The term arithmetic is also used to refer to number theory. This includes the properties of integers related to primality, divisibility, and the solution of equations by integers, as well as modern research which is an outgrowth of this study. It is in this context that one runs across the fundamental theorem of arithmetic and arithmetic functions. A Course in Arithmetic by Serre reflects this usage, as do such phrases as first order arithmetic or arithmetical algebraic geometry. Number theory is also referred to as 'the higher arithmetic', as in the title of H. Davenport's book on the subject.

Arithmetic in education

Primary education in mathematics often places a strong focus on algorithms for the arithmetic of natural numbers, integers, rational numbers (vulgar fractions), and real numbers (using the decimal place-value system). This study is sometimes known as algorism.

The difficulty and unmotivated appearance of these algorithms has long led educators to question this curriculum, advocating the early teaching of more central and intuitive mathematical ideas. One notable movement in this direction was the New Math of the 1960s and '70s, which attempted to teach arithmetic in the spirit of axiomatic development from set theory, an echo of the prevailing trend in higher mathematics.

Since the introduction of the electronic calculator, which can perform the algorithms far more efficiently than humans, an influential school of educators has argued that mechanical mastery of the standard arithmetic algorithms is no longer necessary. In their view, the first years of school mathematics could be more profitably spent on understanding higher-level ideas about what numbers are used for and relationships among number, quantity, measurement, and so on. However, most research mathematicians still consider mastery of the manual algorithms to be a necessary foundation for the study of algebra and computer science. This controversy was central to the "Math Wars" over California's primary school curriculum in the 1990s, and continues today.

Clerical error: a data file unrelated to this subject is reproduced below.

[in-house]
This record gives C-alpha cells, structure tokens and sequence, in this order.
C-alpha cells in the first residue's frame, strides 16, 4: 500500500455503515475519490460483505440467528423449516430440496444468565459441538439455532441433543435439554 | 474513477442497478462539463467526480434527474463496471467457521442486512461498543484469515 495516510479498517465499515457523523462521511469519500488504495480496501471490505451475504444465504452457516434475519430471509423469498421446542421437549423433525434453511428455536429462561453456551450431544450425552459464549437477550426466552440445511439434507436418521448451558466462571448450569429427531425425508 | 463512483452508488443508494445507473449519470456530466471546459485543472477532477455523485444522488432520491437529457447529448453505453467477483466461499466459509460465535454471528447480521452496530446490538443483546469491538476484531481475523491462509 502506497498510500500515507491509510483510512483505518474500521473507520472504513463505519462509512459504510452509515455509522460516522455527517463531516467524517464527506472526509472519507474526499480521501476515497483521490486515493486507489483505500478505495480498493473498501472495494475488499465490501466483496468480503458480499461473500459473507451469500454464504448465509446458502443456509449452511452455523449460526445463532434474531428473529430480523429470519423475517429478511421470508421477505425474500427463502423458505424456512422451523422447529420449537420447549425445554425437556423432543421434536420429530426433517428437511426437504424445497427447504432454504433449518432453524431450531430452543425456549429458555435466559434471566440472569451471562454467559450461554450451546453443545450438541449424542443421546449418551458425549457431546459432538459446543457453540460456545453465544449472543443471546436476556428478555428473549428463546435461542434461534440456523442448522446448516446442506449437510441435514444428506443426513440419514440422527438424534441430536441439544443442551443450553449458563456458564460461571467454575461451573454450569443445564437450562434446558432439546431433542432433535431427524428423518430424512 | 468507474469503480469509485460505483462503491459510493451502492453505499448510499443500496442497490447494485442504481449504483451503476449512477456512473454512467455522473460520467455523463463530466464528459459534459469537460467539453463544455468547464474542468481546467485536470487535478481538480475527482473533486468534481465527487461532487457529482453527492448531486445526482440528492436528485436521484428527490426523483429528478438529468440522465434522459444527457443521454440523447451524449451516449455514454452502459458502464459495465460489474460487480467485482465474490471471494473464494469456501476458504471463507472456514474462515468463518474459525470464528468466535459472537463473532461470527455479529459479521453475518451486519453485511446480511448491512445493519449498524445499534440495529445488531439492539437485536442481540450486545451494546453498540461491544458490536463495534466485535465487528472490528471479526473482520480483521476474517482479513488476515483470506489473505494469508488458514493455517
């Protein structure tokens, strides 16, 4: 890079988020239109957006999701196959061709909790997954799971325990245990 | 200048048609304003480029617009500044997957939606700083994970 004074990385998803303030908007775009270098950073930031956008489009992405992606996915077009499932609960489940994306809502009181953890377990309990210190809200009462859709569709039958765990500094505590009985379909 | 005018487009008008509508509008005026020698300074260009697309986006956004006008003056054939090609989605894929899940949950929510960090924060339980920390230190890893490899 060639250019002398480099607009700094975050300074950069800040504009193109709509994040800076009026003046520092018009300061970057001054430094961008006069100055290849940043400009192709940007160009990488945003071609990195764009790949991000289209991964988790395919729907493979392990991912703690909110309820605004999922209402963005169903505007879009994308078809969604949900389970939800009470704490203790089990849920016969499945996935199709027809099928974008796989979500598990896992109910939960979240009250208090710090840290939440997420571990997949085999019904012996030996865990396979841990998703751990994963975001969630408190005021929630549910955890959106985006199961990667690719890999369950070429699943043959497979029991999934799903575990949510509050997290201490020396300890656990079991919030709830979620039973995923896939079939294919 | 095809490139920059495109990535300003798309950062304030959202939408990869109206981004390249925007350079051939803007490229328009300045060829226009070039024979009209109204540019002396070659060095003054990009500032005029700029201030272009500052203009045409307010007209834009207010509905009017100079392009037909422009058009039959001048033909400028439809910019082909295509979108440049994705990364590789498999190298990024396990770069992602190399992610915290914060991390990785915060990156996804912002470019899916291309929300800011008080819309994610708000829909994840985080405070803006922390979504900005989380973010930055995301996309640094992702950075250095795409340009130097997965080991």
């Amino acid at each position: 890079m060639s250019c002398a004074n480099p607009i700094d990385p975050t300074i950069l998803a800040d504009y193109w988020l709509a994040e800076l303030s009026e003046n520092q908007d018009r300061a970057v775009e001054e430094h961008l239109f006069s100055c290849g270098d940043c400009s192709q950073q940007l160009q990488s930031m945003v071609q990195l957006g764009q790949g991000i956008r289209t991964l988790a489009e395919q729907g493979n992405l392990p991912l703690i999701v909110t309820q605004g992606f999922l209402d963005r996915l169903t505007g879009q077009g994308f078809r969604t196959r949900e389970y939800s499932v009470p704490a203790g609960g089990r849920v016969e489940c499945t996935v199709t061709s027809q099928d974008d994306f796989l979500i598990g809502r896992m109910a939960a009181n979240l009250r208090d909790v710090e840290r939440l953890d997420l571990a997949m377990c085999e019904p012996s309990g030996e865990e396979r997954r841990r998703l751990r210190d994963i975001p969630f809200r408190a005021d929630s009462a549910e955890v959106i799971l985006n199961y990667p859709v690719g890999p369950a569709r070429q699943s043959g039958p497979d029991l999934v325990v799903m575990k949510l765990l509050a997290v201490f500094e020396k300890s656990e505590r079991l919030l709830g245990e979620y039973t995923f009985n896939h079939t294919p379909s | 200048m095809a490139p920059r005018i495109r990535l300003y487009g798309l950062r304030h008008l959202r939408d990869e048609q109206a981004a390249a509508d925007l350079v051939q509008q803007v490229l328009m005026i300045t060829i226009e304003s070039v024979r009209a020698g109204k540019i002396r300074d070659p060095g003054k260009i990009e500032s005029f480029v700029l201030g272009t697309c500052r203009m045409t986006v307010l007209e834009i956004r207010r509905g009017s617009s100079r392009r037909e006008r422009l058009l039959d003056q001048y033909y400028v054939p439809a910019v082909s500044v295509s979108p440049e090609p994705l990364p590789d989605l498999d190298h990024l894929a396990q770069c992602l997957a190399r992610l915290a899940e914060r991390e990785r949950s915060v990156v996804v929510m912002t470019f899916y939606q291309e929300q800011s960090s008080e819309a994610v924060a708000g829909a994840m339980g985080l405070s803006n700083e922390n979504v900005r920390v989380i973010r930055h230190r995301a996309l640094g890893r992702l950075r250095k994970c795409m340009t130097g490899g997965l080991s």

Many mathematics texts for K-12 instruction were developed, funded by grants from the United States National Science Foundation based on standards created by the NCTM and given high ratings by United States Department of Education, though condemned by many mathematicians. Some widely adopted texts such as TERC were based on the spirit of research papers which found that instruction of basic arithmetic was harmful to mathematical understanding. Rather than teaching any traditional method of arithmetic, teachers are instructed to instead guide students to invent their own (some critics claim inefficient) methods, instead using such techniques as skip counting, and the heavy use of manipulatives, scissors and paste, and even singing rather than multiplication tables or long division. Although such texts were designed to be a complete curricula, in the face of intense protest and criticism, many districts have chosen to circumvent the intent of such radical approaches by supplementing with traditional texts. Other districts have since adopted traditional mathematics texts and discarded such reform-based approaches as misguided failures.

See also

Lists

Related topics

Footnotes

References

  • Cunnington, Susan. The story of arithmetic, a short history of its origin and development. Swan Sonnenschein, London, 1904.
  • Dickson, Leonard Eugene. History of the theory of numbers. Three volumes. Reprints: Carnegie Institute of Washington, Washington, 1932. Chelsea, New York, 1952, 1966.
  • Leonhard Euler, Elements of Algebra Tarquin Press, 2007
  • Fine, Henry Burchard (1858-1928). The number system of algebra treated theoretically and historically. Leach, Shewell & Sanborn, Boston, 1891.
  • Karpinski, Louis Charles (1878-1956). The history of arithmetic. Rand McNally, Chicago, 1925. Reprint: Russell & Russell, New York, 1965.
  • Ore, Øystein. Number theory and its history. McGraw-Hill, New York, 1948.
  • Weil, Andre. Number theory: an approach through history. Birkhauser, Boston, 1984. Reviewed: Math. Rev. 85c:01004.

External links